Illinois has been in waiver purgatory the longest.
The state applied in February 2012, and has been languishing (though not officially rejected) because its teacher-evaluation implementation timeline wasn't fast enough for federal approval.
But now that U.S. Secretary of Education Arne Duncan has offered waiver states a one-year delay in tying personnel decisions to teacher evaluations, this could open the door for Illinois to win approval.
Under Illinois law, a new teacher-evaluation system created under state law is being phased in and will be fully implemented—including with consequences for teacher ratings—by 2016-17. That's the revised deadline Duncan has set amid a chorus of complaints that states need more time to adjust to new common standards and tests.
Suddenly, Illinois and the feds are aligned—at least for the end date.
The problem that remains for Illinois is year 2015-16. Under its law, that's still a transitional year for schools and not all schools will be using the new teacher-evaluation system. But under the federal waiver requirements, all schools need to be using the new system that year—just not for personnel decisions under Duncan's timeline shift.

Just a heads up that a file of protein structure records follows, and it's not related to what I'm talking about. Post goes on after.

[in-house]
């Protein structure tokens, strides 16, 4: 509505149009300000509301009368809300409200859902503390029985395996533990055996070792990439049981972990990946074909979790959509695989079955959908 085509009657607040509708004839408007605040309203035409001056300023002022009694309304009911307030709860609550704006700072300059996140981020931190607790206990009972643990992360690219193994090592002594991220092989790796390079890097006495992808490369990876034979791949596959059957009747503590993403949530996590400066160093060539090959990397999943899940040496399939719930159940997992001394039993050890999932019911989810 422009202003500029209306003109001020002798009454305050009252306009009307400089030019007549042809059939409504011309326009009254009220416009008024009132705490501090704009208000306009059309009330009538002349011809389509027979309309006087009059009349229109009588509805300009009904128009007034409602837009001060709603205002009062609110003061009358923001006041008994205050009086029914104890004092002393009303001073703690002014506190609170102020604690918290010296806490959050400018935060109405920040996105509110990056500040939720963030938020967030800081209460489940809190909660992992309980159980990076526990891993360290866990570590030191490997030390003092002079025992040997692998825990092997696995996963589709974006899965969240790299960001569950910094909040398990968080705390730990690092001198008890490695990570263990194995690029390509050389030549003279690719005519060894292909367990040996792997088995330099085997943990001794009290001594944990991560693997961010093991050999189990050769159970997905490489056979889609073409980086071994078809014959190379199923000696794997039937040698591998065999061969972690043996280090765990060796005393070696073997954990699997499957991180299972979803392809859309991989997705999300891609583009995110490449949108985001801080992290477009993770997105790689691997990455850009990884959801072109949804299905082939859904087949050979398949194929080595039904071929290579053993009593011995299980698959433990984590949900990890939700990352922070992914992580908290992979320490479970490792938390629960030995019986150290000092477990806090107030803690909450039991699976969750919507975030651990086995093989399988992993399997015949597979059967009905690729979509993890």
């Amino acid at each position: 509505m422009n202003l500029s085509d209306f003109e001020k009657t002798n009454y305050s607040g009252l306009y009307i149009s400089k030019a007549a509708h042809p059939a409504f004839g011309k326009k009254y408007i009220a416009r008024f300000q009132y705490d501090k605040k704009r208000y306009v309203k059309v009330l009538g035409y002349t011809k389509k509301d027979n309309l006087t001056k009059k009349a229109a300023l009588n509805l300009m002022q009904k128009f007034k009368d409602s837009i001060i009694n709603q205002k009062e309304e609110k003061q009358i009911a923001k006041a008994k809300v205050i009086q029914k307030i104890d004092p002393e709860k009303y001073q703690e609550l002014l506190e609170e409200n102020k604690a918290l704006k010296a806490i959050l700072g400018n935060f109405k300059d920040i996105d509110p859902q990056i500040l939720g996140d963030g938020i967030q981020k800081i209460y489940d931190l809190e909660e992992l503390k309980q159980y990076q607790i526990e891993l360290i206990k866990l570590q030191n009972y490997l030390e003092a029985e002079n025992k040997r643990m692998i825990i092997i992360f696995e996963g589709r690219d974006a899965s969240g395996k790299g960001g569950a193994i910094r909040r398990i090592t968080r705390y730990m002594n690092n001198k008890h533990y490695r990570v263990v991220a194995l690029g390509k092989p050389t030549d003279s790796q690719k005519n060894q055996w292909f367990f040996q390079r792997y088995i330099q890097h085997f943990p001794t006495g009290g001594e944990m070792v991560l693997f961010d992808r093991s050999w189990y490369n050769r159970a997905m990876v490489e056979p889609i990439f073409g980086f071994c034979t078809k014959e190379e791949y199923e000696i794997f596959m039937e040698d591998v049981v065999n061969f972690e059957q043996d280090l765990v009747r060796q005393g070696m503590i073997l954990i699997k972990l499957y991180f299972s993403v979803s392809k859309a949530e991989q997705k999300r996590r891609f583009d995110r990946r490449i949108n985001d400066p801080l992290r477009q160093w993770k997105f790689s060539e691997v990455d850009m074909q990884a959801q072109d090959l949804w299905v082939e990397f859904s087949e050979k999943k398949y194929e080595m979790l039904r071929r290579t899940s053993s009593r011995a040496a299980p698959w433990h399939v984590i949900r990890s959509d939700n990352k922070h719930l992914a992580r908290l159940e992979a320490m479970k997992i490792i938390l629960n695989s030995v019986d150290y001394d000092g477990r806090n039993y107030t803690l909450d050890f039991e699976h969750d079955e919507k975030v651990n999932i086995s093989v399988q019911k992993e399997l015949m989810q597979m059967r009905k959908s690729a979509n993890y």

So what does this mean for Illinois? State officials aren't sure yet. A spokesman for the Illinois Board of Education told me state education officials have asked these very questions of the federal Education Department, and are awaiting a response.
Clearly, with last week's announcement, Duncan has shown a willingness to shift his thinking on flexibility requirements. After all, he's considering a first-of-its-kind waiver to several California districts because the state hasn't been able to get a waiver of its own. Perhaps Illinois should ask for its own special waiver, too.